Construction Skills Network forecasts 2018-2022 - Wales
Welsh construction is projected to see the strongest annual average output growth of any of the regions and devolved nations. It remains the case that expansion will be driven primarily by strong growth in the infrastructure sector, of around 14% a year on average.
- There will be strong growth in the infrastructure sector in Wales at nearly 14%
- Employment in Wales is expected to grow at an annual average of 2.1% well above the UK rate of 0.5%
- An average recruitment requirement of 2,450
Download a summary of the Wales CSN report (PDF 173 KB) Download a summary of the Wales CSN report in Welsh (PDF 136 KB)
Download the full CSN report for Wales (PDF 1.4 MB)
Download the full CSN report for Wales in Welsh (PDF 1.3 MB)
What does this mean for construction jobs?
This means that demand for some trades will be higher than others. The jobs most in demand over the next five years, in Wales, are:
- Wood tradespeople and interior fit-out staff – 410
- Non construction professional, technical and IT staff – 280
- Other construction professional and technical – 260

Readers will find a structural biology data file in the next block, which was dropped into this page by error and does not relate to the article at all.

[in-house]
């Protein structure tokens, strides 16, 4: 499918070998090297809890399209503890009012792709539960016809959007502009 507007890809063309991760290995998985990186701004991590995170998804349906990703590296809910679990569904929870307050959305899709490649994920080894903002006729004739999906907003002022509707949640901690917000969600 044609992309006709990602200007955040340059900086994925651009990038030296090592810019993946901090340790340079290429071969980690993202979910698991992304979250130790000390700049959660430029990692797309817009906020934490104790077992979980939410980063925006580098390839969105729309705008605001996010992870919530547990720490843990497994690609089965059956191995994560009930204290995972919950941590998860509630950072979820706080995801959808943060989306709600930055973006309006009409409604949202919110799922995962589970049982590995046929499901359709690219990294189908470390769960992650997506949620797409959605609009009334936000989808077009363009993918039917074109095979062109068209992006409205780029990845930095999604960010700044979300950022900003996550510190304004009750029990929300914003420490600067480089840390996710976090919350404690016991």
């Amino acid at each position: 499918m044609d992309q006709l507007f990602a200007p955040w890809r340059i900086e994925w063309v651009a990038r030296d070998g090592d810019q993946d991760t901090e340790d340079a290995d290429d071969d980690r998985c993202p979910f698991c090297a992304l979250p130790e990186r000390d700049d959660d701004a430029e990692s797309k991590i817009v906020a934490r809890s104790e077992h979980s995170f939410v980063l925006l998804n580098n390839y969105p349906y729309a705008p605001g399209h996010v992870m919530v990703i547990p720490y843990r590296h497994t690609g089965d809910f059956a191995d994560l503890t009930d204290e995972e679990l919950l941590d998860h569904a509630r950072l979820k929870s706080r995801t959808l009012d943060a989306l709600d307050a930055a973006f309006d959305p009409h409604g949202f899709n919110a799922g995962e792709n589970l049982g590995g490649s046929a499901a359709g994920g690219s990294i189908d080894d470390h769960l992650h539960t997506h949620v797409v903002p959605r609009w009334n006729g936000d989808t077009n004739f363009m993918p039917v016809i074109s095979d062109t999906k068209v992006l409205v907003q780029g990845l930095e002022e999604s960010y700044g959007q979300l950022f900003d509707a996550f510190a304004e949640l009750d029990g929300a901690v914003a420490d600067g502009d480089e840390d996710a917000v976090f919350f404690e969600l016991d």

- Bricklayers – 220
- Labourers - 220
What’s CITB doing to bridge the skills gap?
We’re committed to helping construction employers deliver the pipeline of work faster, better and more efficiently. Using our evidence base on skills requirements, we will ensure employers can access the high quality training their workforce needs.
We will also help construction attract and retain new recruits. Go Construct is a web portal showcasing all of the great career opportunities available in our sector.
We are also improving our funding to employers, through a reformed grants scheme that invests in the most needed skills and makes it easier for companies of all sizes to access funding.
How can you benefit?
If you’re keen on building and want a fulfilling and financially rewarding career delivering some of the iconic projects in your area, visit Go Construct.
To find out how to access grants to train your workforce, visit CITB funding.
Using our research
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